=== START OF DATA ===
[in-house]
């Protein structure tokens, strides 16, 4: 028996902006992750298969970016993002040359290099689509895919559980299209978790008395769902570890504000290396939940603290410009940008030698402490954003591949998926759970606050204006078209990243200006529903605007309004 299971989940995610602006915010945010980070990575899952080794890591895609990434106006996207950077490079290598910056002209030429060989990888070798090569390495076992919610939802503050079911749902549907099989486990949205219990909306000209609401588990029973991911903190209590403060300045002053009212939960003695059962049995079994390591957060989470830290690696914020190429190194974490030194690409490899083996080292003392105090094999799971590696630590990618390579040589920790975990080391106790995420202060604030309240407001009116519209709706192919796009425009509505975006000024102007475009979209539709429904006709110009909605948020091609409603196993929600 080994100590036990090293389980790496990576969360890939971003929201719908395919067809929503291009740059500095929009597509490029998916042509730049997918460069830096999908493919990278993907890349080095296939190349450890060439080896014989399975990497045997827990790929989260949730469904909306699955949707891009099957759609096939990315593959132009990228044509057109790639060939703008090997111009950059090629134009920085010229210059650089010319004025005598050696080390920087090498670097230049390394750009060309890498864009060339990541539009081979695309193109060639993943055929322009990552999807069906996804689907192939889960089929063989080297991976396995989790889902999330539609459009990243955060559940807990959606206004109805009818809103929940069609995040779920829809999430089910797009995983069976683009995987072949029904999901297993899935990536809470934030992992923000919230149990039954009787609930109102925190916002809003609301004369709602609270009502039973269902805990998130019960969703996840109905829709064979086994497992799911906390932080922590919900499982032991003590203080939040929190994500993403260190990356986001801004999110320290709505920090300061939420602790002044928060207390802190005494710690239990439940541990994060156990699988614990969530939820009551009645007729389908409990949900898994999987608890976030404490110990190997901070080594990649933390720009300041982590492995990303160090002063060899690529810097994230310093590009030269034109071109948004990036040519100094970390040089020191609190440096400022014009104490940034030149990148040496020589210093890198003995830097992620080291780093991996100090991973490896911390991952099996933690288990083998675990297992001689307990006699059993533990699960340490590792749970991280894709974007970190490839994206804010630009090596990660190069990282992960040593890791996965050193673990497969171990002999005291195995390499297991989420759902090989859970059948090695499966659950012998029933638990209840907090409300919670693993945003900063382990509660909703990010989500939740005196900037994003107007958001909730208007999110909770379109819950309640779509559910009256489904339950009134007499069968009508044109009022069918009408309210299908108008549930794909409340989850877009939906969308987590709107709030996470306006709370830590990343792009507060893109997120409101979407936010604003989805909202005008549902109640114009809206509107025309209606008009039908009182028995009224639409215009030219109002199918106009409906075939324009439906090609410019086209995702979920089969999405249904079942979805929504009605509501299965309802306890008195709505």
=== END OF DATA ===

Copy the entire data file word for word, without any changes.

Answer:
[in-house]
């Protein structure tokens, strides 16, 4: 028996902006992750298969970016993002040359290099689509895919559980299209978790008395769902570890504000290396939940603290410009940008030698402490954003591949998926759970606050204006078209990243200006529903605007309004 299971989940995610602006915010945010980070990575899952080794890591895609990434106006996207950077490079290598910056002209030429060989990888070798090569390495076992919610939802503050079911749902549907099989486990949205219990909306000209609401588990029973991911903190209590403060300045002053009212939960003695059962049995079994390591957060989470830290690696914020190429190194974490030194690409490899083996080292003392105090094999799971590696630590990618390579040589920790975990080391106790995420202060604030309240407001009116519209709706192919796009425009509505975006000024102007475009979209539709429904006709110009909605948020091609409603196993929600 080994100590036990090293389980790496990576969360890939971003929201719908395919067809929503291009740059500095929009597509490029998916042509730049997918460069830096999908493919990278993907890349080095296939190349450890060439080896014989399975990497045997827990790929989260949730469904909306699955949707891009099957759609096939990315593959132009990228044509057109790639060939703008090997111009950059090629134009920085010229210059650089010319004025005598050696080390920087090498670097230049390394750009060309890498864009060339990541539009081979695309193109060639993943055929322009990552999807069906996804689907192939889960089929063989080297991976396995989790889902999330539609459009990243955060559940807990959606206004109805009818809103929940069609995040779920829809999430089910797009995983069976683009995987072949029904999901297993899935990536809470934030992992923000919230149990039954009787609930109102925190916002809003609301004369709602609270009502039973269902805990998130019960969703996840109905829709064979086994497992799911906390932080922590919900499982032991003590203080939040929190994500993403260190990356986001801004999110320290709505920090300061939420602790002044928060207390802190005494710690239990439940541990994060156990699988614990969530939820009551009645007729389908409990949900898994999987608890976030404490110990190997901070080594990649933390720009300041982590492995990303160090002063060899690529810097994230310093590009030269034109071109948004990036040519100094970390040089020191609190440096400022014009104490940034030149990148040496020589210093890198003995830097992620080291780093991996100090991973490896911390991952099996933690288990083998675990297992001689307990006699059993533990699960340490590792749970991280894709974007970190490839994206804010630009090596990660190069990282992960040593890791996965050193673990497969171990002999005291195995390499297991989420759902090989859970059948090695499966659950012998029933638990209840907090409300919670693993945003900063382990509660909703990010989500939740005196900037994003107007958001909730208007999110909770379109819950309640779509559910009256489904339950009134007499069968009508044109009022069918009408309210299908108008549930794909409340989850877009939906969308987590709107709030996470306006709370830590990343792009507060893109997120409101979407936010604003989805909202005008549902109640114009809206509107025309209606008009039908009182028995009224639409215009030219109002199918106009409906075939324009439906090609410019086209995702979920089969999405249904079942979805929504009605509501299965309802306890008195709505």